Liminal Dreaming Exercises
The Dali/Edison Method
Many people have tapped the creative potential of hypnagogia. Both Salvador Dali and Thomas Edison independently of each other invented more or less the same exercise, one you can adapt to suit your purposes. When feeling tired, each man would sit in chair holding something in one or both hands (Edison used balls in both hands, Dali a solid, brass, Spanish key in one hand) over metal plates placed on the floor that would produce a clanging sound when the thing held in hand dropped. Edison kept a pad nearby to write out ideas. Dali kept a sketch pad. Each would sit in the chair and start to drift off. Once hypnagogia gave way to sleep, the balls or key would drop onto the plate and wake the holder. This exercise works well during the day, at nap time, or else when tired at night before bedtime.
The Vanishing Point
The basic idea here is to try and stay awake enough to become aware of the very moment when you fall asleep. Really pay attention to your thoughts. Monitor what's happening in your body as your limbs relax and your breathing slows. Follow your drifting mind very attentively. It took me a long time to develop this skill, but it's been one of the most rewarding dream producers. I've definitely had some of my trippiest dream experiences with this one. Fair warning, though: this isn't a great exercise if you have a hard time falling asleep and aren't getting enough sleep. Trying to retain awareness with such focus when dropping off may keep you awake for a bit longer. Well worth it, though, when it pays off.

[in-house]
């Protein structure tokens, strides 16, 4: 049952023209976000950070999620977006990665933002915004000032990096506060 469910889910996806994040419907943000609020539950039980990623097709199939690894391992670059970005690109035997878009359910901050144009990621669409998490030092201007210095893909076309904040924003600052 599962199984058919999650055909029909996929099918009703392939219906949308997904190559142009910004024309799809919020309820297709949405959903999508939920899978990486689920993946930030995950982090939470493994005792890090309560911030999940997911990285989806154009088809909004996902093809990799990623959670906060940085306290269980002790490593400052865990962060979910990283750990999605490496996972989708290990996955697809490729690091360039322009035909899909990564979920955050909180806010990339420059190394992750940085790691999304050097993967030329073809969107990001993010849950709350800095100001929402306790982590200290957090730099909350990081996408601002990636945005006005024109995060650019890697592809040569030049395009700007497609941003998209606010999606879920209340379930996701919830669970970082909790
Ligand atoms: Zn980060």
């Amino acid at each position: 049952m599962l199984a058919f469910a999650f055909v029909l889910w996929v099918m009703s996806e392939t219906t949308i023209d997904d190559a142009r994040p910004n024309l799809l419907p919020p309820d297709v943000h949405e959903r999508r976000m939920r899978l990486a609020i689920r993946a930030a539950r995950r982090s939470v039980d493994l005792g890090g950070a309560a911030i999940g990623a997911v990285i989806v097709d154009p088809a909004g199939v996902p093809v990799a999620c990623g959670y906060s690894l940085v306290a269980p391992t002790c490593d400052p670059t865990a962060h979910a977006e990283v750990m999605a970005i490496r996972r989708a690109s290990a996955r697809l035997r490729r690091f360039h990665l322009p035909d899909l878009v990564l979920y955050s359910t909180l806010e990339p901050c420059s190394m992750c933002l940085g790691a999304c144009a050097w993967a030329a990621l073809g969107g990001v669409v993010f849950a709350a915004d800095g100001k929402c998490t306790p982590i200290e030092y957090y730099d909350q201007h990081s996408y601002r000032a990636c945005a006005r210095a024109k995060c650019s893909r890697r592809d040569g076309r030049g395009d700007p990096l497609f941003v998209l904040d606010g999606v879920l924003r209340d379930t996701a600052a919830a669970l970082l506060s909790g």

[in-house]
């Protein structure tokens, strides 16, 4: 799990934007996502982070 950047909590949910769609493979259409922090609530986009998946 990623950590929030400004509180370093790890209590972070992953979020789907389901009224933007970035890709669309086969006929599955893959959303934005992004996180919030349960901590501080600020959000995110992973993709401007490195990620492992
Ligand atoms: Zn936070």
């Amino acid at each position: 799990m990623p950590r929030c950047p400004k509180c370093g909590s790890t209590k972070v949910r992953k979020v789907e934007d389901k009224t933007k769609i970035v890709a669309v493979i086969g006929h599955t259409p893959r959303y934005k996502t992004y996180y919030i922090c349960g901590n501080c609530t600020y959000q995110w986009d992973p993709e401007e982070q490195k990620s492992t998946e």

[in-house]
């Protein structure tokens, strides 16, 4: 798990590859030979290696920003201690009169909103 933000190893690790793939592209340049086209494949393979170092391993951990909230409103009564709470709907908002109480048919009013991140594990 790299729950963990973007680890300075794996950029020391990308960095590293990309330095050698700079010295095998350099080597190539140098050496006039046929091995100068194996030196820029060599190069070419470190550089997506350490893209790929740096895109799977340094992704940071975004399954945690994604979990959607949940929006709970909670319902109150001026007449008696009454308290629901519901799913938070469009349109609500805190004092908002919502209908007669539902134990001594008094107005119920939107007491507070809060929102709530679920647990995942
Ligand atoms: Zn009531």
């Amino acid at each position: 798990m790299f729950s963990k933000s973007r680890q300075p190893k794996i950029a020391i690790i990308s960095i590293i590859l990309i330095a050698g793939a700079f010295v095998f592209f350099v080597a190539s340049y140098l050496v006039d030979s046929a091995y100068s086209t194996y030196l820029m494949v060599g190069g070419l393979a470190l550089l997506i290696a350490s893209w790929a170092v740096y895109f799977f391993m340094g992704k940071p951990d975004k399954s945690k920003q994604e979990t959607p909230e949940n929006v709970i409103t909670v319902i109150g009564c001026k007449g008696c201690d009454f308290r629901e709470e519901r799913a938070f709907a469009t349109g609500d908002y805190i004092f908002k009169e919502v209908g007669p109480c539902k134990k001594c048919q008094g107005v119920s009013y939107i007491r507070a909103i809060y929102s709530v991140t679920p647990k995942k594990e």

This exercise is about surfing the edge of consciousness, moving back and forth between thought and dream. It’s also a great way to practice the Vanishing Point exercise. In bed, relax your body and mind as much as possible. Then, with eyes closed, start to look for whatever visuals appear in your mind’s eye. Breathe slowly and softly into the image, allowing it to take shape, to move and shift on its own. Let your mind wander undirected. If you find yourself thinking too hard to fall asleep, unfocus your attention. Let the shifting visual and drifting thought shift into dream. If you start to fall fully asleep, sharpen your consciousness. The trick is to do it only slightly, so you don’t completely wake. At its best, this exercise allows you to surf the edge of waking and dream for long spells of time. This is a great exercise to teach yourself the art of liminal dreaming.